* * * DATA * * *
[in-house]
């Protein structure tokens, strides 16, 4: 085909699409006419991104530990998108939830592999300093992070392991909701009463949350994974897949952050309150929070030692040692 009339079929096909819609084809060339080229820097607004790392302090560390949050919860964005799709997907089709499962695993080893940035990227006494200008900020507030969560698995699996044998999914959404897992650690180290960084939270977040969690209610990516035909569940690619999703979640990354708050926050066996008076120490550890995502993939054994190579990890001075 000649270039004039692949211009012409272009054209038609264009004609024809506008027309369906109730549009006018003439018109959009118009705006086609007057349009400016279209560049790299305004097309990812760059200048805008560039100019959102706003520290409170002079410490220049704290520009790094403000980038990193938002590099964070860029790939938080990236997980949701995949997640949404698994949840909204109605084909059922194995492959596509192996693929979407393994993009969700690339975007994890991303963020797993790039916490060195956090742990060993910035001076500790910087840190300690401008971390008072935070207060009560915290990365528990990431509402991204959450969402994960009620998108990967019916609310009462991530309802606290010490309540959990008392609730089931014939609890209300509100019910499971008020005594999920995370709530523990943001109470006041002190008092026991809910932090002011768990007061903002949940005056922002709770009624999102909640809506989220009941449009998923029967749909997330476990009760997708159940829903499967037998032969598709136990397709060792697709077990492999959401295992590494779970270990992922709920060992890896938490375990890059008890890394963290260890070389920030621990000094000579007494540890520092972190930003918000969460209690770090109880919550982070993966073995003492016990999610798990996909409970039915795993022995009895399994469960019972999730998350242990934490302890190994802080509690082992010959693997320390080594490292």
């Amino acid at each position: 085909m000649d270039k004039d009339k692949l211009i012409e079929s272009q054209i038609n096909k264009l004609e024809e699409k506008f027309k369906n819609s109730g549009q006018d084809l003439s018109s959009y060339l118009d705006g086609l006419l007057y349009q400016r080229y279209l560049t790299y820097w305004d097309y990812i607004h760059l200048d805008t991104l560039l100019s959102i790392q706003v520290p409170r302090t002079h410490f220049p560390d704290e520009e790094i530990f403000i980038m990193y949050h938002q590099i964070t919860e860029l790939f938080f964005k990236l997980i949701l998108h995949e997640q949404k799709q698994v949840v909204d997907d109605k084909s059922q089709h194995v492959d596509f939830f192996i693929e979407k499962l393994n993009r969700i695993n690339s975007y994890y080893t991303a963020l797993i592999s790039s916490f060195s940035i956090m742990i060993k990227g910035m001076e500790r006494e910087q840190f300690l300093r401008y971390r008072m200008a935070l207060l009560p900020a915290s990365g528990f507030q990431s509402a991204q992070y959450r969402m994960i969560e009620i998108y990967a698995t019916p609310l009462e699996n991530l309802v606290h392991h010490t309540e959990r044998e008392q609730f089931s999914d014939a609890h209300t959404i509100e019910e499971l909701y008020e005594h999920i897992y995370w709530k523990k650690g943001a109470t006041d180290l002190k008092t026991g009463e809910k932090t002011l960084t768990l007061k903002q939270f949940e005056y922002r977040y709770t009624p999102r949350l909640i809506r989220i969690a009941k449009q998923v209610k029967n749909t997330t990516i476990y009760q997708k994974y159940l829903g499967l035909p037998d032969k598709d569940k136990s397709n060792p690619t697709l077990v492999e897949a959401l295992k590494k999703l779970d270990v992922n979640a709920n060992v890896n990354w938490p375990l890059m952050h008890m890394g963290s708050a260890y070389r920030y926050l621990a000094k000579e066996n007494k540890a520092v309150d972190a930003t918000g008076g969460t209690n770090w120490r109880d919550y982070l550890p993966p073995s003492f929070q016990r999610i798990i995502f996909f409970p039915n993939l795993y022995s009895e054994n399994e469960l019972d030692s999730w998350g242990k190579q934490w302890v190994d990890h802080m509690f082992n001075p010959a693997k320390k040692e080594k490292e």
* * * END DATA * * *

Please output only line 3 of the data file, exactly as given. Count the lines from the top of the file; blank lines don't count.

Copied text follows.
């Amino acid at each position: 085909m000649d270039k004039d009339k692949l211009i012409e079929s272009q054209i038609n096909k264009l004609e024809e699409k506008f027309k369906n819609s109730g549009q006018d084809l003439s018109s959009y060339l118009d705006g086609l006419l007057y349009q400016r080229y279209l560049t790299y820097w305004d097309y990812i607004h760059l200048d805008t991104l560039l100019s959102i790392q706003v520290p409170r302090t002079h410490f220049p560390d704290e520009e790094i530990f403000i980038m990193y949050h938002q590099i964070t919860e860029l790939f938080f964005k990236l997980i949701l998108h995949e997640q949404k799709q698994v949840v909204d997907d109605k084909s059922q089709h194995v492959d596509f939830f192996i693929e979407k499962l393994n993009r969700i695993n690339s975007y994890y080893t991303a963020l797993i592999s790039s916490f060195s940035i956090m742990i060993k990227g910035m001076e500790r006494e910087q840190f300690l300093r401008y971390r008072m200008a935070l207060l009560p900020a915290s990365g528990f507030q990431s509402a991204q992070y959450r969402m994960i969560e009620i998108y990967a698995t019916p609310l009462e699996n991530l309802v606290h392991h010490t309540e959990r044998e008392q609730f089931s999914d014939a609890h209300t959404i509100e019910e499971l909701y008020e005594h999920i897992y995370w709530k523990k650690g943001a109470t006041d180290l002190k008092t026991g009463e809910k932090t002011l960084t768990l007061k903002q939270f949940e005056y922002r977040y709770t009624p999102r949350l909640i809506r989220i969690a009941k449009q998923v209610k029967n749909t997330t990516i476990y009760q997708k994974y159940l829903g499967l035909p037998d032969k598709d569940k136990s397709n060792p690619t697709l077990v492999e897949a959401l295992k590494k999703l779970d270990v992922n979640a709920n060992v890896n990354w938490p375990l890059m952050h008890m890394g963290s708050a260890y070389r920030y926050l621990a000094k000579e066996n007494k540890a520092v309150d972190a930003t918000g008076g969460t209690n770090w120490r109880d919550y982070l550890p993966p073995s003492f929070q016990r999610i798990i995502f996909f409970p039915n993939l795993y022995s009895e054994n399994e469960l019972d030692s999730w998350g242990k190579q934490w302890v190994d990890h802080m509690f082992n001075p010959a693997k320390k040692e080594k490292e």